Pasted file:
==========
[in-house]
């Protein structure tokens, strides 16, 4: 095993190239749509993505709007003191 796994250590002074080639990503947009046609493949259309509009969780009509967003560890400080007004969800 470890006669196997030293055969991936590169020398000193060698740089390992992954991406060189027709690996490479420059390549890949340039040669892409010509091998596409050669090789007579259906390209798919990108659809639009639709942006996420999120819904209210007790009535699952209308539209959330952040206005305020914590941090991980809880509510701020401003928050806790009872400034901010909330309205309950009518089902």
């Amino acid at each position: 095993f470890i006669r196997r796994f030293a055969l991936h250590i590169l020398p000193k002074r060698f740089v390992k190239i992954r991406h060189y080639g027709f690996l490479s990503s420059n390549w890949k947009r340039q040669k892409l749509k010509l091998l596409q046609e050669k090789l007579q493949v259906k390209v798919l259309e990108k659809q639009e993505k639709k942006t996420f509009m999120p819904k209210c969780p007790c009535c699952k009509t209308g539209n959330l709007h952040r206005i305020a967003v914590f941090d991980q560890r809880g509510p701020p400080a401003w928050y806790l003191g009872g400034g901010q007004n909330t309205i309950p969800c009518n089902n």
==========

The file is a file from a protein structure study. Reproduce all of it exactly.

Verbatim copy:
[in-house]
């Protein structure tokens, strides 16, 4: 095993190239749509993505709007003191 796994250590002074080639990503947009046609493949259309509009969780009509967003560890400080007004969800 470890006669196997030293055969991936590169020398000193060698740089390992992954991406060189027709690996490479420059390549890949340039040669892409010509091998596409050669090789007579259906390209798919990108659809639009639709942006996420999120819904209210007790009535699952209308539209959330952040206005305020914590941090991980809880509510701020401003928050806790009872400034901010909330309205309950009518089902």
């Amino acid at each position: 095993f470890i006669r196997r796994f030293a055969l991936h250590i590169l020398p000193k002074r060698f740089v390992k190239i992954r991406h060189y080639g027709f690996l490479s990503s420059n390549w890949k947009r340039q040669k892409l749509k010509l091998l596409q046609e050669k090789l007579q493949v259906k390209v798919l259309e990108k659809q639009e993505k639709k942006t996420f509009m999120p819904k209210c969780p007790c009535c699952k009509t209308g539209n959330l709007h952040r206005i305020a967003v914590f941090d991980q560890r809880g509510p701020p400080a401003w928050y806790l003191g009872g400034g901010q007004n909330t309205i309950p969800c009518n089902n």